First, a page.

• Partial-thickness > 10% BSA
• Any full-thickness or partial-thickness burn involving
critical areas (face, hands, feet, genitals, perineum, skin
over major joint)
• Children with severe burns
• Circumferential burns of thorax or extremities
• Significant chemical injury, electrical burns, lightening
injury, co-existing major trauma or significant pre-
existing medical conditions
• Presence of inhalation injury
• Rapid Sequence Intubation
• Pain Management, Sedation and Paralysis
• High concentration oxygen
• Avoid barotrauma
• Hyperbaric oxygen
• Burn patients with ARDS requiring
• PEEP > 14 cm for adequate ventilation should
receive prophylactic tube thoracostomy.
Circumferential burns of the chest
• Eschar - burned, inflexible, necrotic tissue
• Compromises ventilatory motion
• Escharotomy may be necessary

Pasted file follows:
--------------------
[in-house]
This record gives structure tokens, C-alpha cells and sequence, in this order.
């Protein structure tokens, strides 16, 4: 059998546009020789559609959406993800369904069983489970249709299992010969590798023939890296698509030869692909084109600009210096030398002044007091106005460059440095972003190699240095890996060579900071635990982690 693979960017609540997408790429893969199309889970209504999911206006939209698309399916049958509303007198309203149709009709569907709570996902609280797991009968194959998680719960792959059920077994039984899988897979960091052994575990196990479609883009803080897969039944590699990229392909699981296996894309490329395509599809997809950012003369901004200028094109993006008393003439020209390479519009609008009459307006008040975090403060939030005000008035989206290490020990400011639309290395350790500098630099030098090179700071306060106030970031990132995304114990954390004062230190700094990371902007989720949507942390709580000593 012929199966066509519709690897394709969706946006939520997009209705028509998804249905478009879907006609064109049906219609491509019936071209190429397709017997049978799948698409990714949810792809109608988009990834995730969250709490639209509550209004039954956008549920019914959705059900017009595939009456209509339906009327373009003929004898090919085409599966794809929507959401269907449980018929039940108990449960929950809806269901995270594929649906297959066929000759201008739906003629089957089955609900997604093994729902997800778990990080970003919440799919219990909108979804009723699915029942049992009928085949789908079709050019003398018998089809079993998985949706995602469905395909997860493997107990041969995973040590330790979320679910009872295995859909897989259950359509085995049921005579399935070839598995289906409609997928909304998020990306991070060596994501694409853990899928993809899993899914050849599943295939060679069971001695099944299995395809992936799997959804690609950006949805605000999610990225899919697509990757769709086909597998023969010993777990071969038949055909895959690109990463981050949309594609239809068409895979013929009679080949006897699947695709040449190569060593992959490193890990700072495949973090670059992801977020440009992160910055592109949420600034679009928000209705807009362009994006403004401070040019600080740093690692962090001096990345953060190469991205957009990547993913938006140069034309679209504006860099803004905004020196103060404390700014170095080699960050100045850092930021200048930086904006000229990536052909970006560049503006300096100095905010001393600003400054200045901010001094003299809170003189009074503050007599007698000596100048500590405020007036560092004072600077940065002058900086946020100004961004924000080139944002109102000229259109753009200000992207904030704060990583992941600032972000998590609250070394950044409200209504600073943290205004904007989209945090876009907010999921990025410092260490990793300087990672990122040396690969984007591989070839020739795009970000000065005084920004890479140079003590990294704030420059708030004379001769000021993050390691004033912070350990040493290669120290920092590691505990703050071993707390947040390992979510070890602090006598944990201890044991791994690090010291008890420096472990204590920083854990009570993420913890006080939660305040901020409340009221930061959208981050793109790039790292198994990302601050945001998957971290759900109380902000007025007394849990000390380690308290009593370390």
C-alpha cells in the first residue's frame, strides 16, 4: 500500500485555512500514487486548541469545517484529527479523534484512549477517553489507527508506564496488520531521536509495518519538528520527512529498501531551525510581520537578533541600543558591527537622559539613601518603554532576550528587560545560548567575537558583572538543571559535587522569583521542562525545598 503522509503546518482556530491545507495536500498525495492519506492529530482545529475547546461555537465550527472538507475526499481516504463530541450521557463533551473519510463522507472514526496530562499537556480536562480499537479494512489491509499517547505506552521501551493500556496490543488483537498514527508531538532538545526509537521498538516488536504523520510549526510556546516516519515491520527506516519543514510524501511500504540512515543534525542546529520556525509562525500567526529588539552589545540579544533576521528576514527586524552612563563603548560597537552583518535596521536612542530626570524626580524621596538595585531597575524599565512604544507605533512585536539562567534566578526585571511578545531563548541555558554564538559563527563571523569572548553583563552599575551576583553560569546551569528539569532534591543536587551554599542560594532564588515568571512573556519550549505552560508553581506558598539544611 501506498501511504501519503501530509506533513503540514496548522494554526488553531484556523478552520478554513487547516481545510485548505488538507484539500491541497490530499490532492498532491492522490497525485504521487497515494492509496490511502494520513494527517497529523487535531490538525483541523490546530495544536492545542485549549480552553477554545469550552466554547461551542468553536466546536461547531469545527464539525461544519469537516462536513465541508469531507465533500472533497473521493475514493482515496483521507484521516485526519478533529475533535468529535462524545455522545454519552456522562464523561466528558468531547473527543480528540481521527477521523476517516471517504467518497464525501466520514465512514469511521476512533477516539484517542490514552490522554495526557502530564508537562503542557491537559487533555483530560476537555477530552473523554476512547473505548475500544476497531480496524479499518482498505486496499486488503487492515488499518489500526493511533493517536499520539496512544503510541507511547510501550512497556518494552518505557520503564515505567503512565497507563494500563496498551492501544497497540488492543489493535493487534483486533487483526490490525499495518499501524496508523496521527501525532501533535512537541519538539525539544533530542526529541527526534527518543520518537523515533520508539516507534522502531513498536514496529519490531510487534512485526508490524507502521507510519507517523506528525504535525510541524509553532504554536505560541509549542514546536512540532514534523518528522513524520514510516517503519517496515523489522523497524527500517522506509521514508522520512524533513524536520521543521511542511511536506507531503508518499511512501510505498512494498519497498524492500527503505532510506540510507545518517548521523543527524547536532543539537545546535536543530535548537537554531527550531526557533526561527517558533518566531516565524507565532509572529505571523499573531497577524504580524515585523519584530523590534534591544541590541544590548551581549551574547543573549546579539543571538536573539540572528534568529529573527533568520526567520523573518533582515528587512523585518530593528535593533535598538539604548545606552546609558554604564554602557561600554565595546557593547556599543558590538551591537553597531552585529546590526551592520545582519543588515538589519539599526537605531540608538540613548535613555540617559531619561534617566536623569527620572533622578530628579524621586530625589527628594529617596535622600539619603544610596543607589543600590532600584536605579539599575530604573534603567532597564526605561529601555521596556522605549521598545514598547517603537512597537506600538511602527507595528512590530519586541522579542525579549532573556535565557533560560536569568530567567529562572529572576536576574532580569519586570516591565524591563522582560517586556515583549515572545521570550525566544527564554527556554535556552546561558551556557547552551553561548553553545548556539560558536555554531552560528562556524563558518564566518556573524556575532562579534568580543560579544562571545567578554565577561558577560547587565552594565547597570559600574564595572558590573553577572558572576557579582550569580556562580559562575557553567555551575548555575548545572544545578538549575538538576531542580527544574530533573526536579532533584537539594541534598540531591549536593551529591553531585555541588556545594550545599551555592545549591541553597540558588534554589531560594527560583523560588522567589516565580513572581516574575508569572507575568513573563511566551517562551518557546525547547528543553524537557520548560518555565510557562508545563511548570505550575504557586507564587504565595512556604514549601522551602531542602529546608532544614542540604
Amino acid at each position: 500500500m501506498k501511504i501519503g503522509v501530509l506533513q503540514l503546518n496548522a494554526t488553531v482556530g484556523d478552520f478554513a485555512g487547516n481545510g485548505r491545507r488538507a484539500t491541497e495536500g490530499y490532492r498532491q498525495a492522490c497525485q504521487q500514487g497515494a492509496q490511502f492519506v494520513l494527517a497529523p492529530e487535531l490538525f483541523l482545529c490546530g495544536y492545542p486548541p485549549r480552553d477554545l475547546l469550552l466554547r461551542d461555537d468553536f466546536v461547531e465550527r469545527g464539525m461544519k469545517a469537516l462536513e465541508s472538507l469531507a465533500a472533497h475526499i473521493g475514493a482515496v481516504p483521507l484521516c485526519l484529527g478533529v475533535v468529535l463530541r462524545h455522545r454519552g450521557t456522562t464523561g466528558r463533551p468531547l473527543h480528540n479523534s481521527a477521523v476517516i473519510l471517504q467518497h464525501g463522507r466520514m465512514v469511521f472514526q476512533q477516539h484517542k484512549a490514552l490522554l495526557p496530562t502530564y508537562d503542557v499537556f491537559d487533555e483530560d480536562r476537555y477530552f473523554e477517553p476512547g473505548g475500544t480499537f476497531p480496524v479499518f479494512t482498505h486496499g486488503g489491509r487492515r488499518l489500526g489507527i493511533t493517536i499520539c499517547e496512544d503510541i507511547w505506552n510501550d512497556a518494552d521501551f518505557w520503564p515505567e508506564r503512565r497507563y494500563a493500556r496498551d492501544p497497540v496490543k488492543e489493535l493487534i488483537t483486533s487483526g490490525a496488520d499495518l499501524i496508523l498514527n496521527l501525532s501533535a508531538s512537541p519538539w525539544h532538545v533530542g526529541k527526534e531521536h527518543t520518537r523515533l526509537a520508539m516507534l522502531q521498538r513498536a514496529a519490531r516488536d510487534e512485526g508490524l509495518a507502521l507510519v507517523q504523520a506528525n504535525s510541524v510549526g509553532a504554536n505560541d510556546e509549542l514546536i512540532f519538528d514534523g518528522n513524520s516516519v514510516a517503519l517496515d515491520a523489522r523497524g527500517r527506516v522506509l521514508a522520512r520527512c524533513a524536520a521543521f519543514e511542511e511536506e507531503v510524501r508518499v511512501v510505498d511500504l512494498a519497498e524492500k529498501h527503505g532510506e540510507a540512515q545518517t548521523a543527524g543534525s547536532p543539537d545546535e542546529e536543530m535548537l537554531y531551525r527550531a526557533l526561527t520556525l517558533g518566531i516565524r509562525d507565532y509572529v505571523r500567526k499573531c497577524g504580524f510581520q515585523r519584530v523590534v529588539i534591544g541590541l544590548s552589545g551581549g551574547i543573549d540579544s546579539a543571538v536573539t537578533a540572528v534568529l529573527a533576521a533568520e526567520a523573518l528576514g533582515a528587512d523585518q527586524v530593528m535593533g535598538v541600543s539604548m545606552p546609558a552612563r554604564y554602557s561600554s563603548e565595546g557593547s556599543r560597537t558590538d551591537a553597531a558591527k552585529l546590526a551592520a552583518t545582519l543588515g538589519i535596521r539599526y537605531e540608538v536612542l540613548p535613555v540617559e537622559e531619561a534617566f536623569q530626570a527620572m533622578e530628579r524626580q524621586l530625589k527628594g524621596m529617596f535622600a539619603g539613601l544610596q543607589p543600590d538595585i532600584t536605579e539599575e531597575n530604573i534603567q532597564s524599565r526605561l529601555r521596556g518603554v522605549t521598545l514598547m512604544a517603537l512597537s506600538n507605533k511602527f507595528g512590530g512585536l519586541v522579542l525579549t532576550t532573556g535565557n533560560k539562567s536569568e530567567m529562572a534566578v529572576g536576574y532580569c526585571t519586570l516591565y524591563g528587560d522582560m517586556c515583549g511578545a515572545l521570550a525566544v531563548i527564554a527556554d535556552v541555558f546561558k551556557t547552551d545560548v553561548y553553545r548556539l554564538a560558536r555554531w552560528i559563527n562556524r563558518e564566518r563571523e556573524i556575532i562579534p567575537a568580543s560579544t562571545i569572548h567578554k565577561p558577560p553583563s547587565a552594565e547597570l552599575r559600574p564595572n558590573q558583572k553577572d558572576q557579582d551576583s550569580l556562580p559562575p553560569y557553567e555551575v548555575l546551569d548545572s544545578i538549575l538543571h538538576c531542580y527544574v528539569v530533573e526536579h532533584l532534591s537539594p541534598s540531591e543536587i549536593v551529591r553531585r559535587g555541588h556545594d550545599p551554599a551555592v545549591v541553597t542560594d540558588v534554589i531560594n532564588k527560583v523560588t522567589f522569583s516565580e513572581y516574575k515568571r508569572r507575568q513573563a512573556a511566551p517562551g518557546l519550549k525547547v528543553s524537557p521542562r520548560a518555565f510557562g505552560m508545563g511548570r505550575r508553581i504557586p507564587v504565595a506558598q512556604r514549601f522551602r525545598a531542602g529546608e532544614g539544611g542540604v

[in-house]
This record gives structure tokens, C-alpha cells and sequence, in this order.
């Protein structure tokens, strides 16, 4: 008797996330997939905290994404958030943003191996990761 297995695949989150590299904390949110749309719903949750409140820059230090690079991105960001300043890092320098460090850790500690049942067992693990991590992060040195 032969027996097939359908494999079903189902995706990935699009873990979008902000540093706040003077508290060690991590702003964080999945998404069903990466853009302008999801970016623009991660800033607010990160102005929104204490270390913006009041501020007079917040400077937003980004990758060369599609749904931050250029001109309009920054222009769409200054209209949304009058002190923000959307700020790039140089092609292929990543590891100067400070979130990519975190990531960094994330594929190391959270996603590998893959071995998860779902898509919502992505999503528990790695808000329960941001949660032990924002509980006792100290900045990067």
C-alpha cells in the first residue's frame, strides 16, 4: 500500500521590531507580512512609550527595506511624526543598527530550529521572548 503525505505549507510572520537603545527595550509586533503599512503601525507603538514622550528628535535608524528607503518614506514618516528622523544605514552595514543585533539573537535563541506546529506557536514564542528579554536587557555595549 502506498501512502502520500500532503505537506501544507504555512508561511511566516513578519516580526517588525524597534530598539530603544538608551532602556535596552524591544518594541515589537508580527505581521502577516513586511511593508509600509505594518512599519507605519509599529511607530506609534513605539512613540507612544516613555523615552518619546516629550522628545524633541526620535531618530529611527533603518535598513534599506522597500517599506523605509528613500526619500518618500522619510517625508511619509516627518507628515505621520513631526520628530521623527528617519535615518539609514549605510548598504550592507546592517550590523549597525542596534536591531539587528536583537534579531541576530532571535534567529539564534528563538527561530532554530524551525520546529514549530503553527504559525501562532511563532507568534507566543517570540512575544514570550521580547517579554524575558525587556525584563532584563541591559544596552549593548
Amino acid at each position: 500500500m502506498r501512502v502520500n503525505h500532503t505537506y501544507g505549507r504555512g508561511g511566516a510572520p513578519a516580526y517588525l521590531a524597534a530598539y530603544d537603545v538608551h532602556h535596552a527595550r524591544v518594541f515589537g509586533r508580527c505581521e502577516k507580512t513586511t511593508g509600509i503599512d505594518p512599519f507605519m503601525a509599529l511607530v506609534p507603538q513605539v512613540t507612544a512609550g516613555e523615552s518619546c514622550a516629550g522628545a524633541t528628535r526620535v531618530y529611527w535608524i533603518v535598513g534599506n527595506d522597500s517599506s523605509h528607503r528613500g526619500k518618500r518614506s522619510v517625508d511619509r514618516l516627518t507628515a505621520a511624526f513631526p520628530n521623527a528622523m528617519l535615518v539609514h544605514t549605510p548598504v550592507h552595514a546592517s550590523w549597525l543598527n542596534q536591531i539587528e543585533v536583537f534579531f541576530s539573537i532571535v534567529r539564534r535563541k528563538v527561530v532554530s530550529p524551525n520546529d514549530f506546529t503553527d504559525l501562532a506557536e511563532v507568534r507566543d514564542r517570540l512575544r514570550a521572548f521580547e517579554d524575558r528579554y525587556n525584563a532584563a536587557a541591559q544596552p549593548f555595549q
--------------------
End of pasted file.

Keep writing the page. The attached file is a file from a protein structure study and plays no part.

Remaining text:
• Performed through non-sensitive, full-
Carbon Monoxide Intoxication
• Carbon monoxide has a binding affinity for hemoglobin
which is 210-240 times greater than that of oxygen.
• Results in decreased oxygen delivery to tissues, leading
to cerebral and myocardial hypoxia.
• Cardiac arrhythmias are the most common fatal
• Usually symptoms not present until 15% of the
hemoglobin is bound to carbon monoxide rather than
• Early symptoms are neurological in nature due to
impairment in cerebral oxygenation
Signs and Symptoms of Carbon
• Confused, irritable, restless
• Tachycardia, arrhythmias or infarction
• Vomiting / incontinence
• Dilated pupils
• Bounding pulse
• Pale or cyanotic complexion
• Overall cherry red color – rarely seen
Management of Carbon Monoxide
• Remove patient from source of exposure.
• Administer 100% high flow oxygen
• Half life of Carboxyhemoglobin in patients:
• Breathing room air 120-200 minutes
• Breathing 100% O2 30 minutes
• Formation of edema is the greatest initial volume loss
• Burns 30% or < Edema is limited to the burned region
• Burns >30% Edema develops in all body tissues, including non-
• Capillary permeability increased
• Protein molecules are now able to cross the membrane